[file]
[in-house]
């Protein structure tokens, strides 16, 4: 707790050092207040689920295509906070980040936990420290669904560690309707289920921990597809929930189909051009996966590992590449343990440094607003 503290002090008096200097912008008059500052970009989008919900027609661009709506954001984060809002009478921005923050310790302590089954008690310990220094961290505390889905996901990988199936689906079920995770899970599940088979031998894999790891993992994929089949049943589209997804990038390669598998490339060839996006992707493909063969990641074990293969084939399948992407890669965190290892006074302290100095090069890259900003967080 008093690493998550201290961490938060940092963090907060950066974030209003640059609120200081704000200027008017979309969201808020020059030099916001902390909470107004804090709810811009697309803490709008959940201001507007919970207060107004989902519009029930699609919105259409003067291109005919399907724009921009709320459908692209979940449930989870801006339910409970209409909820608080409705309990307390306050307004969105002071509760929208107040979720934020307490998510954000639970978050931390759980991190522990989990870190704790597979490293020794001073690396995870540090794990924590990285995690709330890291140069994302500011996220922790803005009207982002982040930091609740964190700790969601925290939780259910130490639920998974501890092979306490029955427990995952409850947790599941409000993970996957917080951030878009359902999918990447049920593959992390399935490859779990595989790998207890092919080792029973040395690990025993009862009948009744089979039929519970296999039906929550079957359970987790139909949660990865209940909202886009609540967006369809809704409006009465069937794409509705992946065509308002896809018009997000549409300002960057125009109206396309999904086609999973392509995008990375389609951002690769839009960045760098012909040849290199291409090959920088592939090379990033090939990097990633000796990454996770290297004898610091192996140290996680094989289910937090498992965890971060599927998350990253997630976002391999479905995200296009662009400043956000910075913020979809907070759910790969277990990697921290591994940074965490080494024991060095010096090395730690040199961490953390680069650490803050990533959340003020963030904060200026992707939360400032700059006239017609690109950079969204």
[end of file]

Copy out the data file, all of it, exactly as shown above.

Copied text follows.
[in-house]
């Protein structure tokens, strides 16, 4: 707790050092207040689920295509906070980040936990420290669904560690309707289920921990597809929930189909051009996966590992590449343990440094607003 503290002090008096200097912008008059500052970009989008919900027609661009709506954001984060809002009478921005923050310790302590089954008690310990220094961290505390889905996901990988199936689906079920995770899970599940088979031998894999790891993992994929089949049943589209997804990038390669598998490339060839996006992707493909063969990641074990293969084939399948992407890669965190290892006074302290100095090069890259900003967080 008093690493998550201290961490938060940092963090907060950066974030209003640059609120200081704000200027008017979309969201808020020059030099916001902390909470107004804090709810811009697309803490709008959940201001507007919970207060107004989902519009029930699609919105259409003067291109005919399907724009921009709320459908692209979940449930989870801006339910409970209409909820608080409705309990307390306050307004969105002071509760929208107040979720934020307490998510954000639970978050931390759980991190522990989990870190704790597979490293020794001073690396995870540090794990924590990285995690709330890291140069994302500011996220922790803005009207982002982040930091609740964190700790969601925290939780259910130490639920998974501890092979306490029955427990995952409850947790599941409000993970996957917080951030878009359902999918990447049920593959992390399935490859779990595989790998207890092919080792029973040395690990025993009862009948009744089979039929519970296999039906929550079957359970987790139909949660990865209940909202886009609540967006369809809704409006009465069937794409509705992946065509308002896809018009997000549409300002960057125009109206396309999904086609999973392509995008990375389609951002690769839009960045760098012909040849290199291409090959920088592939090379990033090939990097990633000796990454996770290297004898610091192996140290996680094989289910937090498992965890971060599927998350990253997630976002391999479905995200296009662009400043956000910075913020979809907070759910790969277990990697921290591994940074965490080494024991060095010096090395730690040199961490953390680069650490803050990533959340003020963030904060200026992707939360400032700059006239017609690109950079969204």